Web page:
A Philadelphia rabbi is feeling threatened by the recent “propaganda blitz” with regard to the “homosexual lifestyle” and has begun a bid to enshrine religious bigotry among fundamentalist Jews. According to the Huffington Post, Rabbi Shmuel Kamenetsky and friends are circulating a “Torah Declaration, Petition, re: The Torah Stance on Homosexuality” that calls repentance and reparative therapy the only options for homosexuals. He wants rabbis and mental-health professionals to sign it. (Good luck with that last one, Rabbi, since all major mental-health organizations have rejected reparative therapy for homosexuality.)

In the declaration we see the same tired old misinformation and fuzzy thinking, including the confusion of sexual orientation with sexual behavior as well as with gender identity; crocodile-tear calls for compassion; and platitudes.

We emphatically reject the notion that a homosexually inclined person cannot overcome his or her inclination and desire. Behaviors are changeable.

It requires tremendous bravery and fortitude for a person to confront and deal with same-sex attraction. For example a sixteen-year-old who is struggling with this issue may be confused and afraid and not know whom to speak to or what steps to take. We must create an atmosphere where this teenager (or anyone) can speak freely to a parent, rabbi, or mentor and be treated with love and compassion. Authority figures can then guide same-sex strugglers towards a path of healing and overcoming their inclinations.

The key point to remember is that these individuals are primarily innocent victims of childhood emotional wounds.

The only viable course of action that is consistent with the Torah is therapy and teshuvah. The therapy consists of reinforcing the natural gender-identity of the individual by helping him or her understand and repair the emotional wounds that led to its disorientation and weakening, thus enabling the resumption and completion of the individual’s emotional development. Teshuvah is a Torah-mandated, self-motivated process of turning away from any transgression or sin and returning to G-d and one’s spiritual essence. This includes refining and reintegrating the personality and allowing it to grow in a healthy and wholesome manner.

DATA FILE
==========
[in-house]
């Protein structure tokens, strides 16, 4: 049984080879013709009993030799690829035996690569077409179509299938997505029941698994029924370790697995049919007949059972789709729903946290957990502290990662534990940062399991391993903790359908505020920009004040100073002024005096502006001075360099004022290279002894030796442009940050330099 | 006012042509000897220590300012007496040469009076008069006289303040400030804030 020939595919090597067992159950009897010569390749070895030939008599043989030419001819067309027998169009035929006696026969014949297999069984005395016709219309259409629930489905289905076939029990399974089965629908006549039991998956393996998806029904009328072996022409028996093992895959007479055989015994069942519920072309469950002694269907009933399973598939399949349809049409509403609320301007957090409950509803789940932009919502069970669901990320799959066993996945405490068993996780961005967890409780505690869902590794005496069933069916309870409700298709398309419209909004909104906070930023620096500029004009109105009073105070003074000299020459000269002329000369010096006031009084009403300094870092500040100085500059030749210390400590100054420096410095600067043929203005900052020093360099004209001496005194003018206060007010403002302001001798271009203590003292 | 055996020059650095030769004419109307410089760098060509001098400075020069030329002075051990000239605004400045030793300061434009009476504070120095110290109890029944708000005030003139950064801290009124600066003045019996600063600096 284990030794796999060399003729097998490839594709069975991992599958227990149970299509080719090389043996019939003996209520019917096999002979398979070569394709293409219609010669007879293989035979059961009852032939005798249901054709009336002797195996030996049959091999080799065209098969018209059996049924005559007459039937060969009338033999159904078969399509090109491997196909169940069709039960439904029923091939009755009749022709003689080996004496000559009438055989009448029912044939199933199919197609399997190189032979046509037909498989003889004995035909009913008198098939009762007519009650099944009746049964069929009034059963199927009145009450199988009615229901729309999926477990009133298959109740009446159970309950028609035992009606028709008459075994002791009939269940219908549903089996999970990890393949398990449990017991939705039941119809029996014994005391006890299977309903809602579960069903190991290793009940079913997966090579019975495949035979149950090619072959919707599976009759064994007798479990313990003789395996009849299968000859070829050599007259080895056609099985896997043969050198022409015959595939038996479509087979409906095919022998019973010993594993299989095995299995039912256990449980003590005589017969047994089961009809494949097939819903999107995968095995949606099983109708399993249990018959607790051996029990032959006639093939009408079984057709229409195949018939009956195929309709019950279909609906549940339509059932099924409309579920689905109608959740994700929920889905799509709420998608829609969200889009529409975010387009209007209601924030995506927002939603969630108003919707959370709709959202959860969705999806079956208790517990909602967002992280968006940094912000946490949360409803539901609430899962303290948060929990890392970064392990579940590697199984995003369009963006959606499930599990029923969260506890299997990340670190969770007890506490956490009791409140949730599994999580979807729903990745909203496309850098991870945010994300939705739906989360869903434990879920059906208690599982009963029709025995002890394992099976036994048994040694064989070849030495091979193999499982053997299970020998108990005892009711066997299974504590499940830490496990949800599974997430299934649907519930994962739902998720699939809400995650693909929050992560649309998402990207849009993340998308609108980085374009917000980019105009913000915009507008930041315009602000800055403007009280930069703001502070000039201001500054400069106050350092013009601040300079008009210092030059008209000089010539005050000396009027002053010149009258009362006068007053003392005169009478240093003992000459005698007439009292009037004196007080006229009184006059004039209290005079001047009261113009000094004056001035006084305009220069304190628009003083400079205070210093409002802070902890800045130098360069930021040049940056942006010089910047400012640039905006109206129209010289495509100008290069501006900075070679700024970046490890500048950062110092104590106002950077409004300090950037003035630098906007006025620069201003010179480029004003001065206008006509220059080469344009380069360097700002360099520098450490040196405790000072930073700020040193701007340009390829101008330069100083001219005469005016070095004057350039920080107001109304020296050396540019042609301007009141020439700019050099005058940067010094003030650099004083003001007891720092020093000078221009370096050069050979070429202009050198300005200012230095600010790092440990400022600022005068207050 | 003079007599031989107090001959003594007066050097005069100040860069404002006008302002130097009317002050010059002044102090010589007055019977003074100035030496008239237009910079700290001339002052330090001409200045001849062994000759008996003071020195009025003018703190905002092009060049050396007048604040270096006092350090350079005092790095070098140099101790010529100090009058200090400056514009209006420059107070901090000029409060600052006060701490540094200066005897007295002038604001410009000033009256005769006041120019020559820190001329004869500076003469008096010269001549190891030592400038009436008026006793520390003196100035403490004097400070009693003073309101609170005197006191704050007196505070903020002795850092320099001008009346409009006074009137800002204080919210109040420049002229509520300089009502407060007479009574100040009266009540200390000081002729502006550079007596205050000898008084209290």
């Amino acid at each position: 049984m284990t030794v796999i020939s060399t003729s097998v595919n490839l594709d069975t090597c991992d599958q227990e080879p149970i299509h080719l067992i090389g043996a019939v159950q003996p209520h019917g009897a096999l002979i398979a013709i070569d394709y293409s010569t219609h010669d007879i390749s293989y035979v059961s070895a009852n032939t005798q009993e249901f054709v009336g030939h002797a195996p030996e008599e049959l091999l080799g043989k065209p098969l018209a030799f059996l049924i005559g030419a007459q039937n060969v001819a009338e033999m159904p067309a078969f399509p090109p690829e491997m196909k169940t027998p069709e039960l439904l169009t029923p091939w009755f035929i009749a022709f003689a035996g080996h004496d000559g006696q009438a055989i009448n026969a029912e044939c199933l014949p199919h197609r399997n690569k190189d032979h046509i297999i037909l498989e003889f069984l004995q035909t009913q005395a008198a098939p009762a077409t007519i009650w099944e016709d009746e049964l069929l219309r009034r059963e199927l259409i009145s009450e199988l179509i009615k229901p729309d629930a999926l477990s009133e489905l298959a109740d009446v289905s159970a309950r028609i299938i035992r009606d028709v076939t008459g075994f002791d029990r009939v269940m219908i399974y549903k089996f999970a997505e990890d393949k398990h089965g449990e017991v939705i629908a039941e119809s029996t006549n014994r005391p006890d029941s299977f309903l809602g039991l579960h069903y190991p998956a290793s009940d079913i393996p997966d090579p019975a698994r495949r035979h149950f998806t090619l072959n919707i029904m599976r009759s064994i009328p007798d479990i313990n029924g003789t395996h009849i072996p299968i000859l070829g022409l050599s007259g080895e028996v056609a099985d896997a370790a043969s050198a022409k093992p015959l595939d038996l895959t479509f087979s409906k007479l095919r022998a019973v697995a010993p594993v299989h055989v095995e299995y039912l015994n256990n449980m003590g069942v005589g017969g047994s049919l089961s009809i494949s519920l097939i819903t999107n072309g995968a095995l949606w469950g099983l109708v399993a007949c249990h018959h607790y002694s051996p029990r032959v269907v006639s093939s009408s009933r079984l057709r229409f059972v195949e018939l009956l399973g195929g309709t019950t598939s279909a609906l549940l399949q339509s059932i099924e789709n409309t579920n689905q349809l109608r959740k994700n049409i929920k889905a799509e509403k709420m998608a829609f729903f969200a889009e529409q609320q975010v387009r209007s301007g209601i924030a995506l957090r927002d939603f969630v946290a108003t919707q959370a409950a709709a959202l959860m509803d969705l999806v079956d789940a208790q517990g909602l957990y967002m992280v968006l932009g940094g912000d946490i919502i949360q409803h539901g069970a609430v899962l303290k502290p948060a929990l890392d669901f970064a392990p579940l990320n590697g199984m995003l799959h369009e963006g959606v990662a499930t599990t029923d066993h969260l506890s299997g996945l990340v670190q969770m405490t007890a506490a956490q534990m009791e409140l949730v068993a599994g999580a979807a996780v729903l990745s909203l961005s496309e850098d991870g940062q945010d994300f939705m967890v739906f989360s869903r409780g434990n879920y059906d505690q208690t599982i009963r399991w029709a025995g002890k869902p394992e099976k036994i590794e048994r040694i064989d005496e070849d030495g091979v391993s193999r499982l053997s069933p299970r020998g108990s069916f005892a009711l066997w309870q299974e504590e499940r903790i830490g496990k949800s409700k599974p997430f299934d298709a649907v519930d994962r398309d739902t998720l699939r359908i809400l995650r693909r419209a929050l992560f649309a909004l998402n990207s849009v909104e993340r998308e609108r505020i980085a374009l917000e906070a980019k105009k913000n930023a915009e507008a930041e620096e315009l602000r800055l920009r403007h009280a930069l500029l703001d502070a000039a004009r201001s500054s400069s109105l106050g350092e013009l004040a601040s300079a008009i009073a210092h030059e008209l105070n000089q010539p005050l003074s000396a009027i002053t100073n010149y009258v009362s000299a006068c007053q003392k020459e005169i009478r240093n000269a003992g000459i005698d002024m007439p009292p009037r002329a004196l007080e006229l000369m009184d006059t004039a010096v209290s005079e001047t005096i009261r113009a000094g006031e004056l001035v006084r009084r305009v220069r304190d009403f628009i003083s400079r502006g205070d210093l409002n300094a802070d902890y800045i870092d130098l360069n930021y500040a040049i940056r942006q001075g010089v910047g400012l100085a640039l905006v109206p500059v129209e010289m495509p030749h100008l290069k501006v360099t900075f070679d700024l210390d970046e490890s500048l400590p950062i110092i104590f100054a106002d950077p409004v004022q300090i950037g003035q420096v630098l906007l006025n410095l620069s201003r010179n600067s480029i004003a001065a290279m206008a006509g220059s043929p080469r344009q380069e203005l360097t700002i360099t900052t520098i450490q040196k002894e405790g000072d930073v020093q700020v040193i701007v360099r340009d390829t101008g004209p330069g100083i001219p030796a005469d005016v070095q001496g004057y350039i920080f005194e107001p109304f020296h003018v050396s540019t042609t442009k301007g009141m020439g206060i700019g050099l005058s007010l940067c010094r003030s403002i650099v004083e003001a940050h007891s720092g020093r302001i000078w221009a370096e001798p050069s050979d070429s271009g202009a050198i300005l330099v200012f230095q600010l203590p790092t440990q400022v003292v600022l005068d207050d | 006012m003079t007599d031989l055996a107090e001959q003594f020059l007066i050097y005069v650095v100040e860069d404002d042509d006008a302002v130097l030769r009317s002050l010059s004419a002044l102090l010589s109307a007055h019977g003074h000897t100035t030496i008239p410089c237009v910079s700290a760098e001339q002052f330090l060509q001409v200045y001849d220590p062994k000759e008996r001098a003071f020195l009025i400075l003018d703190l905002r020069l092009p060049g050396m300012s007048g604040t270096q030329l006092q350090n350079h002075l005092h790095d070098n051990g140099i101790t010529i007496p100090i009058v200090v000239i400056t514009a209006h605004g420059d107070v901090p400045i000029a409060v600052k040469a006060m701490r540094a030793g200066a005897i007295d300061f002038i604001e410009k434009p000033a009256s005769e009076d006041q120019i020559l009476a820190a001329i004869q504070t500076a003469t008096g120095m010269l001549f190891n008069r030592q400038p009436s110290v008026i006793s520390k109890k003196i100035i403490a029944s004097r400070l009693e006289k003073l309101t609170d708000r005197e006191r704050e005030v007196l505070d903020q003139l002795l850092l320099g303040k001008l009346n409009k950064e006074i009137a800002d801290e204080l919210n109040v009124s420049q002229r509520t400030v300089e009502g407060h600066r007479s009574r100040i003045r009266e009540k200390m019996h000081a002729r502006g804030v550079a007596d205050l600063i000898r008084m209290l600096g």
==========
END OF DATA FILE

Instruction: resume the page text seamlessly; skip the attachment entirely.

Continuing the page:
In their fear-based refusal to think outside their rigid interpretation of the Bible, homophobic ultra-Orthodox Jews are in between a rock and a hard place. They want to believe God is good. They want to believe the Torah prohibits homosexuality. So they are literally forced to believe, in the face of all reason and decency, that homosexuality is a choice:

The concept that G-d created a human being who is unable to find happiness in a loving relationship unless he violates a biblical prohibition is neither plausible nor acceptable. G-d is loving and merciful. Struggles, and yes, difficult struggles, along with healing and personal growth are part and parcel of this world. Impossible, life long, Torah prohibited situations with no achievable solutions are not.

Assuming that’s true, Rabbi, I suggest re-examining the “prohibited situations” part of your impasse rather than denying the “impossible” part and calling debunked quackery  an “achievable solution.”

…The Torah does not forbid something which is impossible to avoid. Abandoning people to lifelong loneliness and despair by denying all hope of overcoming and healing their same-sex attraction is heartlessly cruel.

Heartlessly cruel, Rabbi? You’re projecting. Look in the mirror.

For those wishing to comment on this declaration, the email address it contains is TorahDec@gmail.com.